Iran fired several missiles during a three-day military exercise as the Foreign Ministry condemned a European Union ban on the country's oil, calling it a threat to national security.
Iran's Revolutionary Guard Corps "successfully" fired several long- and shorter-range missiles during war games that began yesterday, the official Islamic Republic News Agency reported. Missiles with ranges of as much as 1,300 kilometers (800 miles) were tested against bases modeled after those of enemies outside the region, General Amir-Ali Hajizadeh said, according to a report by the state-run Mehr news agency. Dozens of Shahab-3 missiles were fired, Mehr said in a separate report.
Iran said the exercise is defensive and demonstrates the nation's "resolve and readiness" to counter military threats, according to the state-run Press TV news channel.
While Iran regularly holds military exercises, these come two days after the full implementation of an EU ban on the import of Iranian crude, as Europe and the US press Iran to curb its nuclear program. Representatives of the US Germany, France, Britain, Russia and China are meeting Iranian officials in Istanbul today, seeking a negotiated solution to the dispute.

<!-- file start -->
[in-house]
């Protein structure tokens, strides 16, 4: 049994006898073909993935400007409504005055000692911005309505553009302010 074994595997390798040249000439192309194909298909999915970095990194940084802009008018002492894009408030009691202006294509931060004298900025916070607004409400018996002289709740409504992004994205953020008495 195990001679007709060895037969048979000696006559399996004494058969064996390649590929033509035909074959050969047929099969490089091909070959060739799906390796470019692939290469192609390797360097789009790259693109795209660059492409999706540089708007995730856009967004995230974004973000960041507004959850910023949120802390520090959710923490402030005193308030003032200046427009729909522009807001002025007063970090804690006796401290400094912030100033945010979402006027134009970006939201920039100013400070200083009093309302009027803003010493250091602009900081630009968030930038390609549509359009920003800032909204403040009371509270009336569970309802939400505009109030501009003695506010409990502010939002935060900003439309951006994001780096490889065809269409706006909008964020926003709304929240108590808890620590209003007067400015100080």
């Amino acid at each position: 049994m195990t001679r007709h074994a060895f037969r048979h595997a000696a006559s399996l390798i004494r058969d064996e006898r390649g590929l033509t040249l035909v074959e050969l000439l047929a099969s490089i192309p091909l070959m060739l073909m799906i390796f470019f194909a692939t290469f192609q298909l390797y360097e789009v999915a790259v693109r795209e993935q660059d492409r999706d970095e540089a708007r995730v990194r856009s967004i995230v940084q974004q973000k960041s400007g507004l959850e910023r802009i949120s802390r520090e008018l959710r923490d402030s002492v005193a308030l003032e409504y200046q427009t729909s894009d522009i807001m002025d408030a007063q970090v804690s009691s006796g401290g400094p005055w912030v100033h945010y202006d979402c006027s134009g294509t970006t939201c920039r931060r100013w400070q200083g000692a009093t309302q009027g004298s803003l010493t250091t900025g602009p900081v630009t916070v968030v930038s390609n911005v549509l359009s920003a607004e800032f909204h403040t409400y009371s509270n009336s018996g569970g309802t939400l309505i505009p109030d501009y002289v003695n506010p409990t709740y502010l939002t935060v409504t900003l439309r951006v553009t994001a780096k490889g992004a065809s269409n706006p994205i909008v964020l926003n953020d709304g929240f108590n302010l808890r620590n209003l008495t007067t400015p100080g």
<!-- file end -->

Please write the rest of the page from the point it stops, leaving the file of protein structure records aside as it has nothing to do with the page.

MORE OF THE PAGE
Speaking in Tehran today, Iranian Foreign Ministry spokesman, Ramin Mehmanparast, called the new sanctions an "antagonistic move" threatening Iran's national security.
"Illegal and irrational actions taken by the US and the EU against Iran and its people are aggressive actions and considered against the country's national security," Mehmanparast told reporters in the first official press conference since the measure came into force.
Israeli officials repeatedly have said that "all options" are on the table in dealing with Iran's nuclear program.
The week's exercise "is an answer to those who speak rudely to Iran and say the military option is on the table," said Brigadier-General Hossein Salami, acting commander of the Guards, the state-controlled Fars news agency reported today.
Iranian officials have at times threatened to respond to the embargo by blocking the Strait of Hormuz between Iran and Oman, through which about 20 percent of the world's oil passes.
In a report published yesterday, Iranian lawmaker Javad Karimi-Ghodousi said that parliamentary members had started working on a bill to block vessels carrying crude to countries that have initiated sanctions from passing through the Strait.
Asked about the motion, Mehmanparast confirmed the matter had been raised among parliamentarians while playing it down, saying it hasn't been approved as law. He also said that Iran "will use all its power to maintain security in the Persian Gulf so that the transit of energy is properly conducted."
Iran is the second-largest producer in the Organization of Petroleum Exporting Countries after Saudi Arabia.
Iranian President Mahmoud Ahmadinejad said sanctions against the Islamic Republic were "the harshest ever imposed on a country" and urged the nation to stand up to the restrictions with its "head high."
The sanctions must be seen as "an opportunity to let go of the dependence of Iran's budget on oil," Ahmadinejad said today in a separate Fars report. "The use of oil as a means to sanction Iran must be taken off the hands of the enemy once and for all."